In addition to the many stark and haunting statistics, sex trafficking sentencing patterns in the U.S. show an ambivalence on the part of the judicial system by handing down light sentences, for what are misdemeanors in most states. The U.S. by no means has been a leader in fights against injustice. In the first half of the 20th century, the U.S. was more interested in things like banning interracial marriages than going after sex criminals.

Harvard professor Siddartha Kara, specifically blamed the problem on western capitalism, rural poverty, and “the net extraction of wealth and resources from poor countries into richer ones and the broad-based erosion of real human freedoms across the developing world.” If true, there may be a long, tough road ahead. Certainly the UN report seems to follow economic stereotypes to such an end. There are a lack of laws and convictions across Northern Africa and the Middle East, while Europe is the leading purchaser, per capita, of services of the industry.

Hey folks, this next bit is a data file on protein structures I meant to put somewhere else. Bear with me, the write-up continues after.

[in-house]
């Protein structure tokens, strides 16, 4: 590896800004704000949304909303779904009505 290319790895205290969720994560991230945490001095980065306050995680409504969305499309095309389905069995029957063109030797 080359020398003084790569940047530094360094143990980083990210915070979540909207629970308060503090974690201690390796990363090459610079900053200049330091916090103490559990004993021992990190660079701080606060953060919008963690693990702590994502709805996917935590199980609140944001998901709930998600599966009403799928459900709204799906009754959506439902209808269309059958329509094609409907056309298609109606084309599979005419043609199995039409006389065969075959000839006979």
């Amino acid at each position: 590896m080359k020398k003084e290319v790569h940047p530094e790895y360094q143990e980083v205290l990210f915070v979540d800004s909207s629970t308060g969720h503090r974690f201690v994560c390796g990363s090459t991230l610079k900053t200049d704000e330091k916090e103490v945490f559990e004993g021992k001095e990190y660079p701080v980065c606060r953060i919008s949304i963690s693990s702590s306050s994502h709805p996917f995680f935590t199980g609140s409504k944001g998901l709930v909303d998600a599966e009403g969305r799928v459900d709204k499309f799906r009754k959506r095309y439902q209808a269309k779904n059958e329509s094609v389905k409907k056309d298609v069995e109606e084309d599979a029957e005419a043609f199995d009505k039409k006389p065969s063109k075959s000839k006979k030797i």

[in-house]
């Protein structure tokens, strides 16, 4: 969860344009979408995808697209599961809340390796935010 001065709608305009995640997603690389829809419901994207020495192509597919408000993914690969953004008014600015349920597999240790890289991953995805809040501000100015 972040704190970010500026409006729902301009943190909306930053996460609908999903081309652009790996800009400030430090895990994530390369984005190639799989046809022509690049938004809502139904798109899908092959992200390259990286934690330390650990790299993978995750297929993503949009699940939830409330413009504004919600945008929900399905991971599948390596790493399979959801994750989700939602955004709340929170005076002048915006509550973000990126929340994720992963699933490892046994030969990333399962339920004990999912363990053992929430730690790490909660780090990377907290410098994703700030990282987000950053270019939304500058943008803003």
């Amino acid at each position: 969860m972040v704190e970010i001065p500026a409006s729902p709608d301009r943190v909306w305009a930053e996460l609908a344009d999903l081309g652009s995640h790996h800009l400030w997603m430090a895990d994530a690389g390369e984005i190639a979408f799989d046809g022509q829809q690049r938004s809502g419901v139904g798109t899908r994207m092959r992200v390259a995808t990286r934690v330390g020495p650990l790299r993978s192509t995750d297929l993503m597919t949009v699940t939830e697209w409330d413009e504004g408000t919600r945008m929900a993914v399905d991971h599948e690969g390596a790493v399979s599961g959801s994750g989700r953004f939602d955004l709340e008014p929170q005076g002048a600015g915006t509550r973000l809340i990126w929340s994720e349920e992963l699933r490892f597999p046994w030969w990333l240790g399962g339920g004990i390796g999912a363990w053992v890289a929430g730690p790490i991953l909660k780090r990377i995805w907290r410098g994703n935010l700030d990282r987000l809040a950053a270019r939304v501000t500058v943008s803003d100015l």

Poverty may or may not be a direct factor leading to sex slavery. A good number of women who travel and have relative economic freedom become victims. However, poorer situations, such as growing up in a foster home or being a runaway youth, are heavily correlated with people being sold into slavery. And once a victim of trafficking, it is nearly impossible to escape. Coercive and abusive situations are difficult and dangerous to escape. There is also little incentive to escape once a person has an STI, PTSD, drug addiction and the certainty of a very short lifespan.

The bottom line is that when demand is high and price is low, crime runs rampant. Sex trafficking is a $3 billion industry annually in the U.S. and $30 plus billion worldwide. There are a good number of African nations that don’t even have a GDP of $30 billion, so it really should come as no surprise that the trade is not stopping, but continuing to grow.

A Power Game